Staff writer Nadra Rahman reports on strange phenomena in the Extreme West Campus.
At first, I was scared. The walls of my Woodbridge room were covered in ominous Latin, thin letters penciled with a cramped hand. I thought it was Dante’s Inferno at first, but realized it wasn’t Italian enough, and then I thought it might be The Aeneid, or some other text we had studied in Lit Hum or CC. In the back of my head, I thought it might be an incantation for summoning a demon, which made even more sense when the old building creaked at night.
The room I live in is terrible, by the way—it is bigger than any other room I have had at Columbia, but faces a brick wall. There is no natural light. Within a few days of moving in, I was researching light therapy. So I put off trying to translate the passages, because it was scary to think of this dark room being haunted by the spectre of a Classics major trying to study, or a hardy monster that tolerates low light.
But finally, reluctantly, I entered the passages into Google. Of all the outcomes I had imagined, this was not one of them—they were love poems, not spells.
Three of the passages are above my bed, as pictured here:
They are all by Catullus, a Roman love poet. The first, Catullus 51, is an adaptation of a lyric poem by Sapphos—the one where she burns with love and jealousy over a young woman (“I cannot see anything with my eyes, / and my ears are buzzing / a cold sweat comes over me, trembling / seizes me all over, I am paler / than grass, and I seem nearly / to have died”). Catullus follows the same structure but replaces Sapphos’ unnamed beloved with his own love, Lesbia (“for at the same moment I look upon you, / Lesbia, nothing is left for me.”)
The other two poems are Catallus 5 and 7, additional odes to the poet’s love for Lesbia. He really adores her kisses, because his descriptions of them are plentiful and a bit reminiscent of mid-2000s emo music. In 5 he writes, “Give me a thousand kisses, then a hundred / then another thousand, then a second hundred, / then another thousand, then a hundred…” and so on. In 7, he says he will bestow upon her kisses which “neither the curious can count / nor an evil tongue bewitch.” This man really loves Lesbia’s mouth!!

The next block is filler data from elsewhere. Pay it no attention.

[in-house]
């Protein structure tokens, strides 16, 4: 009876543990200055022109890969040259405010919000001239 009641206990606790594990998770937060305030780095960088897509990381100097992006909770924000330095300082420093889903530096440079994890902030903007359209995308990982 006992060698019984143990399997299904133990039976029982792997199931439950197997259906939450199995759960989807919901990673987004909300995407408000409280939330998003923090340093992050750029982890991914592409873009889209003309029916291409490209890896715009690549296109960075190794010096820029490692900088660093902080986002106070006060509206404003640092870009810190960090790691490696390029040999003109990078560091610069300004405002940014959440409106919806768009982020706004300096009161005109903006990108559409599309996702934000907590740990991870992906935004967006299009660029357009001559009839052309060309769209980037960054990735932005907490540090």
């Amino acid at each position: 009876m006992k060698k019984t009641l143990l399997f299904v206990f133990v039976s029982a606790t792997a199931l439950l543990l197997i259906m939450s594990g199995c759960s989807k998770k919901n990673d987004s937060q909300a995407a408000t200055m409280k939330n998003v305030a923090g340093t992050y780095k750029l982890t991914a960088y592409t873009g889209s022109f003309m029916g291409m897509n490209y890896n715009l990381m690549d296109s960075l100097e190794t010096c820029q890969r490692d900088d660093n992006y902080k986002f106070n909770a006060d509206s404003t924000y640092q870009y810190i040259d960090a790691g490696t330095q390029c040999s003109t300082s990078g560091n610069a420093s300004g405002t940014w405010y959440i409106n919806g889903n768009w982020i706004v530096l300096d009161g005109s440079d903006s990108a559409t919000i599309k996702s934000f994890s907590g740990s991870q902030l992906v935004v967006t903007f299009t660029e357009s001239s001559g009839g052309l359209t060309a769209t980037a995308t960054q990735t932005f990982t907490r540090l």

Anyway, I was really moved by the fact that these three poems were all right above my bed, which I’m sure was intended because there is only one logical placement for a bed in my room. I can really imagine the words of petulant, romantic, manic Catullus echoing across the centuries and nestling in my sleeping, elastic brain.
The other poem was a lot less sweet. It’s Catullus 39, and seems to be a diss track aimed at Egnatius, a man with white teeth who smiles often and insincerely. At the end, Catullus writes, “the more polished those teeth of yours are, / the more urine they proclaim you to have drunk.” That seems a bit harsh! I conducted an ocular analysis and saw that the writing on the wall for this poem was much thicker and darker. The number of the poem was drawn with great boldness and takes up a lot of space, indicative perhaps of a disordered or frantic mind. Did the previous resident of my room transcribe this poem after a heated encounter with someone, keeping them in mind as they bore into the wall?
Were they in love when they wrote the poems on top of my bed? Were they just really emotional, unable to contain their emotions within the margins of a page—forced to expel their feelings onto an expansive campus? When they wrote on the walls in this room that feels like a cave, did they feel a little like a prehistoric human, trying to create art in darkness? Were they driven mad here, unable to access light therapy? Did they have a Lesbia?
Were they trying to memorize passages for a test or presentation? Were they allergic to paper? Were they fined by Housing?
I don’t know, but there’s something very comforting about being ensconced in Catullus’ romantic fervor and measured animosity as I sleep in my Woodbridge cave.
Images via Nadra Rahman